Despite attempts by the South African government to appease foreign investors there are still concerns about the future of mining in South Africa, writes Leon Louw.
‘Optimistic’ is how Minister of Mineral Resources Gwede Mantashe described the government’s outlook for the South African mining industry on the first day of the 25th Investing in African Mining Indaba in Cape Town, South Africa.
Although a large part of the delegates packed into the main stage of the Cape Town International Convention Centre (ICC) shared most of Mantashe’s sentiments, there were still niggling questions about the future of a once thriving industry. Mantashe has been a boon for mining in South Africa, but his encouraging words fell short of placating fidgety investors. One speech at a global event doesn’t give foreign capital enough comfort to make long term commitments. Apart from being compromised (but not yet found guilty) by allegations made at the Zondo commission of inquiry into state capture, the Xolobeni fiasco in the Eastern Cape has put a once swaggering Mantashe slightly on the back foot.
If he didn’t mention the promising Springbok Flats as a possible new coal mining region or that new geological mapping has proven up significant gold resources, his address would have been dreary. Yet, Mantashe has started to rebuild an industry decimated by years of political interference, inconsistent regulations and incompetence in government departments. However, no matter how hard the minister tries, foreign investors are still shell-shocked after Jacob Zuma’s decade of pillage and will remain so until the government instils confidence and leads from the front. This means, among others, acting on the Judge Zondo’s recommendations and bringing to book those responsible for looting state coffers, which, of course, includes Jacob Zuma.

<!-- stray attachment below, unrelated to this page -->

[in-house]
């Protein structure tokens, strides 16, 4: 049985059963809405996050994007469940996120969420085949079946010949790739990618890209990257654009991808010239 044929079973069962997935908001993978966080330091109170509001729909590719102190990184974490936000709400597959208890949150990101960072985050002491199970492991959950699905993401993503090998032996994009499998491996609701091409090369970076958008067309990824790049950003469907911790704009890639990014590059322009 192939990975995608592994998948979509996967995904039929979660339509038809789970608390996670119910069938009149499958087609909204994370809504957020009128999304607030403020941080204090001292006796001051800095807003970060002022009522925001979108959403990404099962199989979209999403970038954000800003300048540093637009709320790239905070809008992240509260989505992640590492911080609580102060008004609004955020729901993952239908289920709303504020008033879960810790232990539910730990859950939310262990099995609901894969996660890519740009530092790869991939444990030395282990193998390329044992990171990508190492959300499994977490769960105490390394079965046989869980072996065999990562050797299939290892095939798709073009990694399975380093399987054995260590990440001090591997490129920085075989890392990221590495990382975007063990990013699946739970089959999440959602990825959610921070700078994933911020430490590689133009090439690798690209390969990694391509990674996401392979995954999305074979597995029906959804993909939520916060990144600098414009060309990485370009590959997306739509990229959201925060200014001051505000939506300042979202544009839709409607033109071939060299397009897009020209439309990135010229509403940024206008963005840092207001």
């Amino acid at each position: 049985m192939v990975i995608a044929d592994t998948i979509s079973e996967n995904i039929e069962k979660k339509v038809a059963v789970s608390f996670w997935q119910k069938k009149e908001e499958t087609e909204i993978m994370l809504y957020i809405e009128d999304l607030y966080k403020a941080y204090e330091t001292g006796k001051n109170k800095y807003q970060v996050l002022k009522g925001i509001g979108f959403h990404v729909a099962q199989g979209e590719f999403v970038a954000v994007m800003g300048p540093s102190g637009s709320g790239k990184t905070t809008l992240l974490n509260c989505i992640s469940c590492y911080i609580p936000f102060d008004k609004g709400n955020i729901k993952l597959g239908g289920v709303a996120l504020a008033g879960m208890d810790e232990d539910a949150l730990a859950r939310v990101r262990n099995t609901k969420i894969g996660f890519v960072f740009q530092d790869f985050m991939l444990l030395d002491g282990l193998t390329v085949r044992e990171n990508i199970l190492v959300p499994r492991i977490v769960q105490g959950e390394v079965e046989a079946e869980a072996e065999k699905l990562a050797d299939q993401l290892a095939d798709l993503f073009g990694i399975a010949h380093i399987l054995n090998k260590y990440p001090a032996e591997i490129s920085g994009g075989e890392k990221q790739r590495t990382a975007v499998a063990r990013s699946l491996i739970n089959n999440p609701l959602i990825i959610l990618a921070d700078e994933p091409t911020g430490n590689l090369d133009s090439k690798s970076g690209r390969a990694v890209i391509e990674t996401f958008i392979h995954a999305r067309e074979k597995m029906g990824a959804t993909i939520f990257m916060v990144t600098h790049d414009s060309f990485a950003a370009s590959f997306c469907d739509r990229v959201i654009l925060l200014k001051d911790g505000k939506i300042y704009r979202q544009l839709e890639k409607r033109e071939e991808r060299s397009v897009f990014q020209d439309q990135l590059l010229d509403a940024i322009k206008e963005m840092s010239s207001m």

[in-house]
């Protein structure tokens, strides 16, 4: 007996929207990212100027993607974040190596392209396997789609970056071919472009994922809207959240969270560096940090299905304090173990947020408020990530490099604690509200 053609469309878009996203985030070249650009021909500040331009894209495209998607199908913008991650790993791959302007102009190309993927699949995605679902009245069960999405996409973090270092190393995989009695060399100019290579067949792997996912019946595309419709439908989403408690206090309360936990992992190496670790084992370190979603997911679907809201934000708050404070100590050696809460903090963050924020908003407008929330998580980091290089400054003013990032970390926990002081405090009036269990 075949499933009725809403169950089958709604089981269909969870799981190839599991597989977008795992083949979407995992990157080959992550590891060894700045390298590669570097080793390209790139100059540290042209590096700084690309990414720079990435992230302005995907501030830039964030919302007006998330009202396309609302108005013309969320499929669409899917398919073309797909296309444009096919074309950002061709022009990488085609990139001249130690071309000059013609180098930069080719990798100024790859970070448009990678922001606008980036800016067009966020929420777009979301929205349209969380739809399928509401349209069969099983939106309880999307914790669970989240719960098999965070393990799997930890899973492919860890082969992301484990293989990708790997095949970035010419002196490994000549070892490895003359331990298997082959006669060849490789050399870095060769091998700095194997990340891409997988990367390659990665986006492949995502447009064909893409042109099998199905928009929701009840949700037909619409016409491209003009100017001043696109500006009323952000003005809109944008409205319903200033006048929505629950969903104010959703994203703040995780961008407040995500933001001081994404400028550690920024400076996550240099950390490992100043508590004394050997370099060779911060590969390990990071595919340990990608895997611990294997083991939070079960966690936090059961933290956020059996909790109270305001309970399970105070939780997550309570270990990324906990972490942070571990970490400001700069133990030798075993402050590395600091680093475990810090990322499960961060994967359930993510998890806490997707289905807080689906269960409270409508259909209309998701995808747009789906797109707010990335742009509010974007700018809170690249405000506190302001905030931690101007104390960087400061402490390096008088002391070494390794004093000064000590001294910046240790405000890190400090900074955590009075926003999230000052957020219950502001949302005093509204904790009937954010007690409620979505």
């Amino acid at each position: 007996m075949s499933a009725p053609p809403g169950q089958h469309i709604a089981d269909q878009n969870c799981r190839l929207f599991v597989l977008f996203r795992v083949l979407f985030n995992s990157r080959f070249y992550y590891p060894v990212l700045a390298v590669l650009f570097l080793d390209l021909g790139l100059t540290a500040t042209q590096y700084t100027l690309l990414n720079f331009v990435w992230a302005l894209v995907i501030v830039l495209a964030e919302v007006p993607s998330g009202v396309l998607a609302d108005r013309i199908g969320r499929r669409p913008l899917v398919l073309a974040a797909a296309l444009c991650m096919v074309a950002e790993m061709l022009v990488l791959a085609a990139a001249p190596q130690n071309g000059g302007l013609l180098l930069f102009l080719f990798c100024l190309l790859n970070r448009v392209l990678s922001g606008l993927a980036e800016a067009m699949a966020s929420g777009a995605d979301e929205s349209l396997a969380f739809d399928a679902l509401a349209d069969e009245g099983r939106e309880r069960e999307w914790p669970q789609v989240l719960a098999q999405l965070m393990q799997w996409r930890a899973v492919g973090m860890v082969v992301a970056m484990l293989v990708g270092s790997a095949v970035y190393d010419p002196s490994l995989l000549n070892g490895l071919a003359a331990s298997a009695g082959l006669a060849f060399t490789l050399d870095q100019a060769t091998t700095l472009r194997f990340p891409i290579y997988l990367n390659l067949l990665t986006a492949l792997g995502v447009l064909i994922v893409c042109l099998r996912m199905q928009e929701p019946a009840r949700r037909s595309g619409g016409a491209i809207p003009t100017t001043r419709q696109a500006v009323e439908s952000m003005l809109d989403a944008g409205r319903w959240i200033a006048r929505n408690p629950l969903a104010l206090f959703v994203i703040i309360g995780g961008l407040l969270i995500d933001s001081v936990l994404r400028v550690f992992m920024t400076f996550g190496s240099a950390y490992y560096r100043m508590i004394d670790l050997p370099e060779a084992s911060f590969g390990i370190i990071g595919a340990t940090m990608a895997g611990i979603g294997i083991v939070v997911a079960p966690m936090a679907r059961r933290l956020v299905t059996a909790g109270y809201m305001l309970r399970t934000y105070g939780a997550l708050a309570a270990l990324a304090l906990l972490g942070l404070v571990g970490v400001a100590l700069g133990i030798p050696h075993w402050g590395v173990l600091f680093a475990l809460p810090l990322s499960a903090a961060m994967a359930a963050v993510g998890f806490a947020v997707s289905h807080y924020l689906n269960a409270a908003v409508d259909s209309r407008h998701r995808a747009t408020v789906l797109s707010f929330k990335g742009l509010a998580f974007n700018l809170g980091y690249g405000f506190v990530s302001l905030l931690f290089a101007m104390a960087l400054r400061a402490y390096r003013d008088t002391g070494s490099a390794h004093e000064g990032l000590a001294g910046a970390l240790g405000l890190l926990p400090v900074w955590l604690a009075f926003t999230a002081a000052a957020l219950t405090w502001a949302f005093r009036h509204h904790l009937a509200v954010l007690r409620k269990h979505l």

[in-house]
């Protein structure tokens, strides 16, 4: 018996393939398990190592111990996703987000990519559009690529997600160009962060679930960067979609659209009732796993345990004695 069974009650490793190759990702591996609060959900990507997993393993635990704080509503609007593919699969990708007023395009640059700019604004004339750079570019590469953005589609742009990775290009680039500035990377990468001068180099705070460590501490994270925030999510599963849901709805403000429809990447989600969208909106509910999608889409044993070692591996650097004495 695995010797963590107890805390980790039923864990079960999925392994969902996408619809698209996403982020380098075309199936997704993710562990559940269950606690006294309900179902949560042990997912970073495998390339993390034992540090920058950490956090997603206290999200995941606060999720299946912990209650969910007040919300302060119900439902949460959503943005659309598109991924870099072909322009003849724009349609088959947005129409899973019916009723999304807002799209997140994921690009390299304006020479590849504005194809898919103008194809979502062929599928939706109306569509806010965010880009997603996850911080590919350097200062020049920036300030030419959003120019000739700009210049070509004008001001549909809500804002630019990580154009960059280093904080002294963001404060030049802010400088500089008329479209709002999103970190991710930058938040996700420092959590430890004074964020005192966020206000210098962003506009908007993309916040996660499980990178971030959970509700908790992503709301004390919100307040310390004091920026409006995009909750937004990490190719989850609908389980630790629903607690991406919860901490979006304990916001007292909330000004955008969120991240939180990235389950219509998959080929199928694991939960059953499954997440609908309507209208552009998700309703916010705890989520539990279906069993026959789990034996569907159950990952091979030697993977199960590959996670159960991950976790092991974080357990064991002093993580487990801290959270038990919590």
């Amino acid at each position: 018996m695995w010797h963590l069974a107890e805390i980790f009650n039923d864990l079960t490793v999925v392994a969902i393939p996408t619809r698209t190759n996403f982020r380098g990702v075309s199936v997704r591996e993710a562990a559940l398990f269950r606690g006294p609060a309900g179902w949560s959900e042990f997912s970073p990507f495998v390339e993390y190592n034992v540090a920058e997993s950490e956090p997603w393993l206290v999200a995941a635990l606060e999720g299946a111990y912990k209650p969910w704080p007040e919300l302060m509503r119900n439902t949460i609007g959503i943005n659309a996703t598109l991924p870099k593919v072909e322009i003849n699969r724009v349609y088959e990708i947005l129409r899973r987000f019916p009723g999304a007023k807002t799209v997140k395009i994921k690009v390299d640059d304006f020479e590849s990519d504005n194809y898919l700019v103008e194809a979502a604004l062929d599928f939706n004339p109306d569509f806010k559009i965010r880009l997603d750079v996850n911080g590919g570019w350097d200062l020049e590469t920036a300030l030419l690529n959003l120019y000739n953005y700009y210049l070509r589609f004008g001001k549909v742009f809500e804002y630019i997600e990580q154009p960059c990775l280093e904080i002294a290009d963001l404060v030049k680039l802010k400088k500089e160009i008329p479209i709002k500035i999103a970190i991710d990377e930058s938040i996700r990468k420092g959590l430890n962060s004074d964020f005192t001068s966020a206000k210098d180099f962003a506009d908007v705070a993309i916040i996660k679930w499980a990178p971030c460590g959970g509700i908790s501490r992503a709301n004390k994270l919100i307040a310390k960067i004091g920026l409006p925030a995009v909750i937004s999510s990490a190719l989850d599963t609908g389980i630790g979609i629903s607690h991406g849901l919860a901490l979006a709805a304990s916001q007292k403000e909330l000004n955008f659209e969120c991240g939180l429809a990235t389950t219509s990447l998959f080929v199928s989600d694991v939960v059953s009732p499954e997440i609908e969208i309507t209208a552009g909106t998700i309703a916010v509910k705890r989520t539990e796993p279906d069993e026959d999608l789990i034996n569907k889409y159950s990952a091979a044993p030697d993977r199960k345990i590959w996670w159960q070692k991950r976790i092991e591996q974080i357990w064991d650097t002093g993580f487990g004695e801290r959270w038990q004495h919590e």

Even though both Mantashe and President Cyril Ramaphosa have mining in their blood, the path to South Africa’s economic and political future – and mining’s role within it – remains unclear. The Zuma faction in the ruling ANC continues to undo all the good done by a clearly more foreign investor friendly Ramaphosa, Mantashe and Mboweni. To strengthen his position within the ANC, Ramaphosa has to ensure that the ruling party wins at least 60% of the vote in the national elections in May – a big ask after the recent revelations at the Zondo commission. If the ANC loses votes and performs worse at the polls than in previous elections, Ramaphosa (and the mining industry) is in trouble.
Mantashe may not have inspired a large number of delegates with his key-note address at the Mining Indaba, but he has mended the rift between government, the private sector, labour and communities. Ramaphosa has praised him on numerous occasions, and the mining industry has embraced his tough talk and robust discussions.
Gwede Mantashe may not be the most comfortable in a suit sitting behind a microphone on main stage, but he knows about mining and he might just be the South African mining industry’s last great hope. In the silly season before elections, Ramaphosa and Mantashe need to come clean and prove their detractors wrong. If they do, South Africa, and the mining industry, will be back on the global mining map.